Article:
Maverick

My Story

My mother’s wish was to have a boy and a girl, and here came me another boy.

I was the child that my mother did not want and tried to abandon. She was outraged that I was

another boy and that I had mental health problems. I even think she hated that I was ten pounds

and weighed more than any of her children. Being a child with significant learning delays

brought stress upon my mother which meant a multitude of abuse for me. I felt like a stranger

living with my mother and her family because she didn’t treat me like a child she loved.

Growing up, I was diagnosed with multiple disabilities such as autism, attention deficit disorder

and had multiple seizures.

At age five, I was diagnosed with autism which was also associated with the other

disabilities I had. I had abnormal behaviors such as hand flapping, rocking, hiding, not

responding to my name when called, and refusing to be touched. I arranged and rearranged

objects and sucked my ring finger. I avoided social activities with members of my family and

stayed away from them as much as possible. I repeatedly flushed the toilet because the sound

fascinated me. My autism also caused delays in brain function. Consequently, I was two years

old when I started walking, six when I began to sit upright, ten until I learned how to tie my

shoes and I was seventeen when I finally learned how to grip a pencil correctly. Because of

autism, I repeatedly made towers out of blocks and opened and closed doors. My mother, aunt

and a few teachers made me feel worthless and useless because I had autism and would bully or

make fun of me because of my disability.

Along with the autism, I displayed many significant symptoms of attention deficit

disorder when I was in elementary school. Behaviors included a short attention span, difficulty

focusing and paying attention, easily forgetting things, anxiety and depression. When something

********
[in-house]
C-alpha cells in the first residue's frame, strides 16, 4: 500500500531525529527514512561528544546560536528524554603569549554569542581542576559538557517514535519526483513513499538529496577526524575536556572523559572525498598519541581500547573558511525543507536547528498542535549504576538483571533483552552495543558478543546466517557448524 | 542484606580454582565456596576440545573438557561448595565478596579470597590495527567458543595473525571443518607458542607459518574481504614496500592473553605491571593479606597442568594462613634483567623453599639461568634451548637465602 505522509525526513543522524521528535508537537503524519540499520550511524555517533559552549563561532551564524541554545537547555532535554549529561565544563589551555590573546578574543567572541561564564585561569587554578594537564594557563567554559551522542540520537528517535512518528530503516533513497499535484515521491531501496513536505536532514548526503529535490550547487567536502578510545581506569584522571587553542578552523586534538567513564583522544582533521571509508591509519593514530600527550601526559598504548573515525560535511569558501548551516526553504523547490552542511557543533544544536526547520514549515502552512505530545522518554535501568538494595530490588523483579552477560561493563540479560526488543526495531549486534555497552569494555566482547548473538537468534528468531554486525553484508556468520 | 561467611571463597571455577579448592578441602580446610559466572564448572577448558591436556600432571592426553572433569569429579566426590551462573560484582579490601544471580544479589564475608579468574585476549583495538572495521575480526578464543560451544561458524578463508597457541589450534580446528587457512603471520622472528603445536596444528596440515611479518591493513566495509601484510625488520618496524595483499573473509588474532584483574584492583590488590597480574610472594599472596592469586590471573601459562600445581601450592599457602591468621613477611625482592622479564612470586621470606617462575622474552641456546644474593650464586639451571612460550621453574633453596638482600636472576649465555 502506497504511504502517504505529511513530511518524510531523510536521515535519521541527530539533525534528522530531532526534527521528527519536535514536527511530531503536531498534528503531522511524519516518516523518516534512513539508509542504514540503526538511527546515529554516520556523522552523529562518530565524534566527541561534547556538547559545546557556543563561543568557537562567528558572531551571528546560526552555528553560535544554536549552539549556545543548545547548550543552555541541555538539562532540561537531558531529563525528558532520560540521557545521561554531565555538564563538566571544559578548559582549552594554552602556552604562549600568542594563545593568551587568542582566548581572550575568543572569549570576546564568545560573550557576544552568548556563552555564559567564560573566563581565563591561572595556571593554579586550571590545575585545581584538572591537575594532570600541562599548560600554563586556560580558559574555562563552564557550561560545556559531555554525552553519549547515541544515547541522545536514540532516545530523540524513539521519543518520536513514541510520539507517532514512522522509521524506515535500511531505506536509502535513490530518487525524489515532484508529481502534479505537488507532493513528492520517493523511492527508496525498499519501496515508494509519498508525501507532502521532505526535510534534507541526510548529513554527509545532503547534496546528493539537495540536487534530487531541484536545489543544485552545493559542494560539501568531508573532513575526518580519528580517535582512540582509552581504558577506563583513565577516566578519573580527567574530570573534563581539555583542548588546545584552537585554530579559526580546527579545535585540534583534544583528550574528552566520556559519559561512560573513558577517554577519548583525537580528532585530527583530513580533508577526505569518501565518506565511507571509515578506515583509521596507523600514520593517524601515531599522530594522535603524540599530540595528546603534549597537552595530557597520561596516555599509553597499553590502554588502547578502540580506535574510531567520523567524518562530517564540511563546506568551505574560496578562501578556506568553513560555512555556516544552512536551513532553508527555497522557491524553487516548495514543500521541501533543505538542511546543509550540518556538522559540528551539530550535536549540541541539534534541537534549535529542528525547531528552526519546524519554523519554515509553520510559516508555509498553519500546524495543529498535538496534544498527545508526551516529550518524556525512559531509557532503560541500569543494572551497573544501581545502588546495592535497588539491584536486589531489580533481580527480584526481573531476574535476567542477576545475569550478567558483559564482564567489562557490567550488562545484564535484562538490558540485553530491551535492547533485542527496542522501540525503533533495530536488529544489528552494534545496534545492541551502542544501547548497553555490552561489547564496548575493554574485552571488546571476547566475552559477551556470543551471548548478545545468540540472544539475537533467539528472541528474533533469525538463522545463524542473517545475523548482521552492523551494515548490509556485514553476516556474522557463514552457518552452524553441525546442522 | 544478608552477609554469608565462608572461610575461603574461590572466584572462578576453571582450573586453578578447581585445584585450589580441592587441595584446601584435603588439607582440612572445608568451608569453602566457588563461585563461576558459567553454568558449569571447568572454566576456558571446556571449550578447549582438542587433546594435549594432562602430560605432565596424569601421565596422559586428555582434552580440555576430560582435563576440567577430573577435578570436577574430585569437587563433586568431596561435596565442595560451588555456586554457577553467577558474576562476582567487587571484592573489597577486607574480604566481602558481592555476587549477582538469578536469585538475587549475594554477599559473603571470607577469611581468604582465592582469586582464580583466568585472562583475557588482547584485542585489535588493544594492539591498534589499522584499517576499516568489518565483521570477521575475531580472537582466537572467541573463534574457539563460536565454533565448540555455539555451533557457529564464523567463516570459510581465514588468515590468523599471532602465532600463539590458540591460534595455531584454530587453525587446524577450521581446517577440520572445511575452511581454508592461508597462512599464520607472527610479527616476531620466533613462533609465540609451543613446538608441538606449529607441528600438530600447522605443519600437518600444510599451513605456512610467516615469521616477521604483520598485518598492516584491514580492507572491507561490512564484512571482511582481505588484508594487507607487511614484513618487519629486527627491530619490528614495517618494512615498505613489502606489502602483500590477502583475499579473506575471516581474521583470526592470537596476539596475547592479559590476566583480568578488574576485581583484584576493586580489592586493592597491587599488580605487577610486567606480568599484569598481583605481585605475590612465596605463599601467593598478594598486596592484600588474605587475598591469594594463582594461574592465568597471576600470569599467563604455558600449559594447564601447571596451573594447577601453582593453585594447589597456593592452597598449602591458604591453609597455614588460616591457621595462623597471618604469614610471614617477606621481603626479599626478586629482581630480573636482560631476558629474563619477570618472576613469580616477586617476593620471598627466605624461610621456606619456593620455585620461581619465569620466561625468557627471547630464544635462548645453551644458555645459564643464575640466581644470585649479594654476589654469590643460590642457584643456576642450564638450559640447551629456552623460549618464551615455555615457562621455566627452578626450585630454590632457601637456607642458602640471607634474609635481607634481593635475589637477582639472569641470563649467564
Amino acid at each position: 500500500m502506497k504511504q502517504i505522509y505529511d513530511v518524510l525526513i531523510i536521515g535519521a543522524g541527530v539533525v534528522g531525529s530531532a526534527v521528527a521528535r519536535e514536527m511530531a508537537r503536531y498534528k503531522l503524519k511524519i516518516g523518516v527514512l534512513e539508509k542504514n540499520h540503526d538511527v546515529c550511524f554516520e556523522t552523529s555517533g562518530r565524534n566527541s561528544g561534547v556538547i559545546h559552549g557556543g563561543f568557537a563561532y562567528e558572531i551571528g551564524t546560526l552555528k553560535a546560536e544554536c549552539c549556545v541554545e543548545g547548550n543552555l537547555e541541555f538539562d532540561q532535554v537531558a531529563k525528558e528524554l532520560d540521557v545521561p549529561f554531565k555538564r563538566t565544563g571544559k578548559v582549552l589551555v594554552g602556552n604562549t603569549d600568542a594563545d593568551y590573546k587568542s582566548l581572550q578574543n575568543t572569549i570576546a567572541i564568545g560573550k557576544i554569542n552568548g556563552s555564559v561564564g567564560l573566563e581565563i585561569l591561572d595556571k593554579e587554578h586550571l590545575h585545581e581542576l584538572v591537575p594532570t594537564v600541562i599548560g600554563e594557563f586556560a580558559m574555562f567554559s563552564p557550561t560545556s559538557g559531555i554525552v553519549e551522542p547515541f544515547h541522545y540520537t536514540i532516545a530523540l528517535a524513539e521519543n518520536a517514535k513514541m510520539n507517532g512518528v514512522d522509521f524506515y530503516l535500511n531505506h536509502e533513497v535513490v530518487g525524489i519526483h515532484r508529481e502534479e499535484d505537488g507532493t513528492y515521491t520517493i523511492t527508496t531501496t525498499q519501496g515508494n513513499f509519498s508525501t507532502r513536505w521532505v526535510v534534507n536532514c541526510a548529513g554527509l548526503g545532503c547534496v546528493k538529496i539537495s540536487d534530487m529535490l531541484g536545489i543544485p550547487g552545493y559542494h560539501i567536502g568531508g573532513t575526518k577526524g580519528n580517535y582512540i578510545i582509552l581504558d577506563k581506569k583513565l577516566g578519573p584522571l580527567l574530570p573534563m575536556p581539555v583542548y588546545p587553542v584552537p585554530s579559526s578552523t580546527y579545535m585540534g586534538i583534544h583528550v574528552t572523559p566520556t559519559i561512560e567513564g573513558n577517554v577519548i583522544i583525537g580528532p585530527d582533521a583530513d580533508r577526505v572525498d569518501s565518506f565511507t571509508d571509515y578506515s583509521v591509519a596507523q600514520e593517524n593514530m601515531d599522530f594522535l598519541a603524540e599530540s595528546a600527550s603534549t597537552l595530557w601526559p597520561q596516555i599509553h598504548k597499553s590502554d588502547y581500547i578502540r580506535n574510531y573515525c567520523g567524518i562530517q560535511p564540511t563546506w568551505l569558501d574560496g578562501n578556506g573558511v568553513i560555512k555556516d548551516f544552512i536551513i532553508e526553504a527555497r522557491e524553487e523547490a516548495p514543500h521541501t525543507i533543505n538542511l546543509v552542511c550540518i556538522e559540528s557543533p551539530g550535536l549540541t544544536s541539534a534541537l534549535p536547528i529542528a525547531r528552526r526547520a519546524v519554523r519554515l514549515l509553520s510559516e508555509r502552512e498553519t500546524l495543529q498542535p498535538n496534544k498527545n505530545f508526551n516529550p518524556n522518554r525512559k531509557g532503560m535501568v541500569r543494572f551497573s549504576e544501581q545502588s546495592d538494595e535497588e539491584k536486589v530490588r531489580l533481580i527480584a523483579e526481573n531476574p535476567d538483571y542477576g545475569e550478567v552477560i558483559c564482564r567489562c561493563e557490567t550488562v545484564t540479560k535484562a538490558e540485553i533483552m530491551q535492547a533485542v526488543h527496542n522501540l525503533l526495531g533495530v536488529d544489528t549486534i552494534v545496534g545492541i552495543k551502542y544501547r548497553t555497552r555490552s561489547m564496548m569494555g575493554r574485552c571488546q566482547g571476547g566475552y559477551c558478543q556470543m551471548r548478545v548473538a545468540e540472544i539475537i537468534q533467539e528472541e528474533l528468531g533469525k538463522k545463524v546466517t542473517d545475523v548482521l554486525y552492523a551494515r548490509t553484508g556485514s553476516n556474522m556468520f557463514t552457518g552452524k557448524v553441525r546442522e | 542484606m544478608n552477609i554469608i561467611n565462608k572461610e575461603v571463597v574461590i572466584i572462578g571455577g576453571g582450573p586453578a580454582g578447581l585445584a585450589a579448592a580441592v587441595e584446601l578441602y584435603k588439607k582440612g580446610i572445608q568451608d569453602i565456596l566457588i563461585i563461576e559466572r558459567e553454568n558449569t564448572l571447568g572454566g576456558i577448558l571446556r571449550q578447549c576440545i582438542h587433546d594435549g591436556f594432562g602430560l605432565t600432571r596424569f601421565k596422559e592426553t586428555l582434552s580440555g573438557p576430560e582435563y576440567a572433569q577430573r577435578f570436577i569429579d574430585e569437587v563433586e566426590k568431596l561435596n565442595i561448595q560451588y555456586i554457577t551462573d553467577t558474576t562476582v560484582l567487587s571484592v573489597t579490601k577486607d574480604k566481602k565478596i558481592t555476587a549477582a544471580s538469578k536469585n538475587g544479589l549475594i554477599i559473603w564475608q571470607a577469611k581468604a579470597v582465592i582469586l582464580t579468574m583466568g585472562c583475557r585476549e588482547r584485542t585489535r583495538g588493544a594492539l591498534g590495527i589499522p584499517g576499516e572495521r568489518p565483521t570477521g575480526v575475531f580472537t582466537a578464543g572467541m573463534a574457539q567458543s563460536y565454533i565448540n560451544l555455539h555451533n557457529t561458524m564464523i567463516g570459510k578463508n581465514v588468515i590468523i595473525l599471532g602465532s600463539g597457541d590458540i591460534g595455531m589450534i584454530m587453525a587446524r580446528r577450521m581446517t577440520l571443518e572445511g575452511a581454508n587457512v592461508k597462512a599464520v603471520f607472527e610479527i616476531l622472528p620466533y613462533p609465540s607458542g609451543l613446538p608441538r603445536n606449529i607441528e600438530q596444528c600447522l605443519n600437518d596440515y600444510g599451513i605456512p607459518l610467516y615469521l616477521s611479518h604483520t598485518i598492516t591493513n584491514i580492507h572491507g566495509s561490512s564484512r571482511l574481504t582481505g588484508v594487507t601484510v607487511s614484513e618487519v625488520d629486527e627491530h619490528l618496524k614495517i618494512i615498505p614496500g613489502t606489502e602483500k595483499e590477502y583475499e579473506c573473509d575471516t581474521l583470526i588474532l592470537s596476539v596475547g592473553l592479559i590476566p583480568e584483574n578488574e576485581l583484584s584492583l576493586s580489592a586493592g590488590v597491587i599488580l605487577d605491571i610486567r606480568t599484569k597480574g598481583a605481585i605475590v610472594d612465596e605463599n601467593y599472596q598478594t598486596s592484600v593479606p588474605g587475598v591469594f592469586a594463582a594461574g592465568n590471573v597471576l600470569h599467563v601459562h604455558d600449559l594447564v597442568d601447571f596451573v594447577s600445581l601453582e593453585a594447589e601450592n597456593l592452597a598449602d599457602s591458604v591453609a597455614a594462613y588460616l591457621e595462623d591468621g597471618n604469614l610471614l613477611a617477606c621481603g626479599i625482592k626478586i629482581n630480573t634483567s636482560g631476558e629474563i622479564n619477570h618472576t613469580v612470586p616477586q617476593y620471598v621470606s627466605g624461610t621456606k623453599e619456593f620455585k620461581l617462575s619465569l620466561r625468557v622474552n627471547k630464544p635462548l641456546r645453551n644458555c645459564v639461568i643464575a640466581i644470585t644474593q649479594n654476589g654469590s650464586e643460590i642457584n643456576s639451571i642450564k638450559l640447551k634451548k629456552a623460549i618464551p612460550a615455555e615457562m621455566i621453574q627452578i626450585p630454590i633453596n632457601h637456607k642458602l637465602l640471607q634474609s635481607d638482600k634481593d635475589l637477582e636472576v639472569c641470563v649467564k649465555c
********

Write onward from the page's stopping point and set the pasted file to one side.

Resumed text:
was too hard for me to understand, my body would shiver, my head would hurt, my heart would

pound, and I felt like passing out. I looked down at the floor for long periods of time, to stop

people from looking at me having a nervous breakdown. My teacher would think something was

wrong with me, but I did not want to say anything because of my speech impediment.

Another problem I had growing up was seizures. This came about from either being

thrown or having multiple disabilities. My symptoms included blacking out, falling, shaking my

body, twitching and jerking. I even had milder symptoms such as a blank stare, and small hand

movements. The seizures I had were both severe and moderate. It was scary to have a seizure

because they are unexpected and a terrifying experience. My mother and aunt thought I had a

brain disorder because of my frequent seizures. When I recovered after having a seizure, I would

have a bad headache with sharp pain going through my body. I couldn’t think straight after

having a seizure or remember what happened before I had it. Having a seizure was one horrible

event that occurred in my childhood.

Due to all of the mental disabilities I was diagnosed with, I was placed in special

education. My mental condition was too severe that I could not be in a general class setting.

Starting at age two, I received occupational therapy for mental retardation and autism. Then, at

age three, I was placed in Preschool Program for Children with Disabilities for almost three

years. This program is an early childhood intervention that provides services for children with

special needs. The preschool program demanded speech services and for me to see a

psychologist, neurologist, and various other mental health doctors. I was one of the only students

that was supervised regularly by school staff and repeatedly hit with a rubber band for my

behavior. I was in special education and received these services until I graduated high school.

I felt that my disabilities would have been enough of a barrier to overcome without the

abuse. Special education and having multiple disabilities has made me different and

unique. I need special attention and services because I displayed behaviors that were abnormal. I

always stood and was referred to as, “That silent weird kid!” The support from my older brothers

(Maynard and Marcus), younger sister (Shaneka), Dr. Loston, my professors and staff at St.

Philips College, and many others have always had confidence in me to be successful even with a

disability. Because of their support, I myself gained confidence to strive to greatness while

undergoing obstacles. I learned that having a disability does not make you ineligible to become

successful. Multiple disabilities and special education has made me realize that I’m different and

to always be different in a good way. It helped me to see that I was a special person and to

always believe in myself no matter who tells me otherwise.

Maverick